Efficient Coordination in Weakest-Link Games

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Arno Riedl, Ingrid M.T. Rohde and Martin Strobel
The Review of Economic Studies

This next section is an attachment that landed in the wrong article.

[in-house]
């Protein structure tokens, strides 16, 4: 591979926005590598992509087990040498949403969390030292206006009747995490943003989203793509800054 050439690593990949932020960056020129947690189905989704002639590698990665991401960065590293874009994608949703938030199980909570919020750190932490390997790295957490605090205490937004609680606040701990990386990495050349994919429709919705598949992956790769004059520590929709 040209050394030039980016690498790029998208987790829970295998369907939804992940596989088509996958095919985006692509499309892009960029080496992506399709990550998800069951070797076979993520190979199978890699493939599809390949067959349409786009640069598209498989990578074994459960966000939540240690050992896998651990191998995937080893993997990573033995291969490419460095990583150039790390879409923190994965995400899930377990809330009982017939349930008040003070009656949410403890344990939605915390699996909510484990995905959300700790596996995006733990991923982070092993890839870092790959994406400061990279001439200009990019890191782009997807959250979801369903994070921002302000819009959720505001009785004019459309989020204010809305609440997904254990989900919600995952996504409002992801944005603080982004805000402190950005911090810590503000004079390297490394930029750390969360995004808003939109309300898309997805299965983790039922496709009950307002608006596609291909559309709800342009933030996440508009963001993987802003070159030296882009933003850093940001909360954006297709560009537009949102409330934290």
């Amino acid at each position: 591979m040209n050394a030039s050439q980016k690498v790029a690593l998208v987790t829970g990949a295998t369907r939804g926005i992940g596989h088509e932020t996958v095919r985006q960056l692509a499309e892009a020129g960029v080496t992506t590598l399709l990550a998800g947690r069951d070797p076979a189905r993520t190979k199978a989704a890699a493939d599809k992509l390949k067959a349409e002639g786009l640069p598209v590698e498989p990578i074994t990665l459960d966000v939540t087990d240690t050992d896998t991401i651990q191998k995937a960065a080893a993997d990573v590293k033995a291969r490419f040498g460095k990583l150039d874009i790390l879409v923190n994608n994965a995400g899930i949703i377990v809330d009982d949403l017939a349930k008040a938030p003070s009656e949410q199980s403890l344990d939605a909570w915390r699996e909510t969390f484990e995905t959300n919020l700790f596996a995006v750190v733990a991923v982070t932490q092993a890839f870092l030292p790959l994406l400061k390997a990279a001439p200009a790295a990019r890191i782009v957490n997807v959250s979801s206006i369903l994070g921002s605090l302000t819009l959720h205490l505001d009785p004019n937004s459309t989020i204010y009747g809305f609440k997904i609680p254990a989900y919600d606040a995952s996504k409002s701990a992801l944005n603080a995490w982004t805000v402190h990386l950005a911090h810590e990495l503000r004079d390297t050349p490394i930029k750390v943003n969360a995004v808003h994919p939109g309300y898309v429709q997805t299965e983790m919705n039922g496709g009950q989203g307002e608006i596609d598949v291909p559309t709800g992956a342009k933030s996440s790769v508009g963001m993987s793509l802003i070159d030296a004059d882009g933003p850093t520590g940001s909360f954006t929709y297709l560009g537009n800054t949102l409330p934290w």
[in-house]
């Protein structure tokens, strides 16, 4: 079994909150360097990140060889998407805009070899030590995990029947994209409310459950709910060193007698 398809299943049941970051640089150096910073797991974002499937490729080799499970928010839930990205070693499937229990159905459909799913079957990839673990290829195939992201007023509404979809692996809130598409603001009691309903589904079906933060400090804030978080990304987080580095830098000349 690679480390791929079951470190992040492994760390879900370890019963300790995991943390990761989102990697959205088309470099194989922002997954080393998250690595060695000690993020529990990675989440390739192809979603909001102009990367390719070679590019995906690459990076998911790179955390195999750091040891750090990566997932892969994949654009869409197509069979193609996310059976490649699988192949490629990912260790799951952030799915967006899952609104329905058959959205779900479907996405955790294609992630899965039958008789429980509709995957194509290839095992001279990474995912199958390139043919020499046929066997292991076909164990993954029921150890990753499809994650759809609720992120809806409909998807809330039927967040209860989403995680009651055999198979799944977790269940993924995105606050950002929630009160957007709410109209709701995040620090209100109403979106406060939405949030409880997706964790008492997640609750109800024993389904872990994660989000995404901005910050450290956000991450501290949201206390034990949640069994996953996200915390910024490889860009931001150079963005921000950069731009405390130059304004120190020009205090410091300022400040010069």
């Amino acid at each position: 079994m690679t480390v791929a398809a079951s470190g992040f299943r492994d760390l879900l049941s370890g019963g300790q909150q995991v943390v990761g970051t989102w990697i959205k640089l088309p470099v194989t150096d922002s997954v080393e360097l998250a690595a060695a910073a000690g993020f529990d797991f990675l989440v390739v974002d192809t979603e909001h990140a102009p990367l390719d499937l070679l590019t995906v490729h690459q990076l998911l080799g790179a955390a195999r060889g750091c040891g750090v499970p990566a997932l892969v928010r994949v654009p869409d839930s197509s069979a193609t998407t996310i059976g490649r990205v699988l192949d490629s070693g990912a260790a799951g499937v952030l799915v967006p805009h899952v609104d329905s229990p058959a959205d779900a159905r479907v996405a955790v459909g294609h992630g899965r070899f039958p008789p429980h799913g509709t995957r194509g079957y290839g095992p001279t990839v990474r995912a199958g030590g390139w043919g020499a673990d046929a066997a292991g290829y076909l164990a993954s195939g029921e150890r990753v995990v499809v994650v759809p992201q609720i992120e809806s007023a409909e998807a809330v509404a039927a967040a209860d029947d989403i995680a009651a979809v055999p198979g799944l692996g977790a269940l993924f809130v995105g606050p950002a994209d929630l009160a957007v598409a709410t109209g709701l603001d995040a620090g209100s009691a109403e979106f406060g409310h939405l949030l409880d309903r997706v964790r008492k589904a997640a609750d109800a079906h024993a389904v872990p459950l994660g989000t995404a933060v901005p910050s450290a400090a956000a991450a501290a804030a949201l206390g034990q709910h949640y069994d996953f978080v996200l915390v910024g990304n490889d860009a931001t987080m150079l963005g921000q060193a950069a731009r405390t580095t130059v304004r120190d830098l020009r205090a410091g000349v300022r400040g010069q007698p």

Coordination problems resembling weakest-link games with multiple Pareto ranked equilibria are ubiquitous in the economy and society. This makes it important to understand if and when agents are able to coordinate efficiently. Existing research on weakest-link games shows an overwhelming inability of people to coordinate on efficient equilibria, especially in larger groups. We show experimentally that freedom of neighborhood choice overcomes the problem and leads to fully efficient coordination. This implies substantial welfare effects with achieved welfare being about 50 percent higher in games with neighborhood choice than without it. We identify exclusion of low effort providers who in response start providing high effort as the simple but effective mechanism enforcing efficient coordination. A variety of other treatments show that the efficiency result as well as the identified mechanism are robust to changes in the information condition, payoff specification, and a substantial increase in group size. Moreover, we find that neighborhood choice boosts efficiency even when exclusion does not materially affect the excluded agent. Our results are widely applicable on the societal and organizational level, e.g. containment of diseases, fight against terrorism and co-authorship networks.
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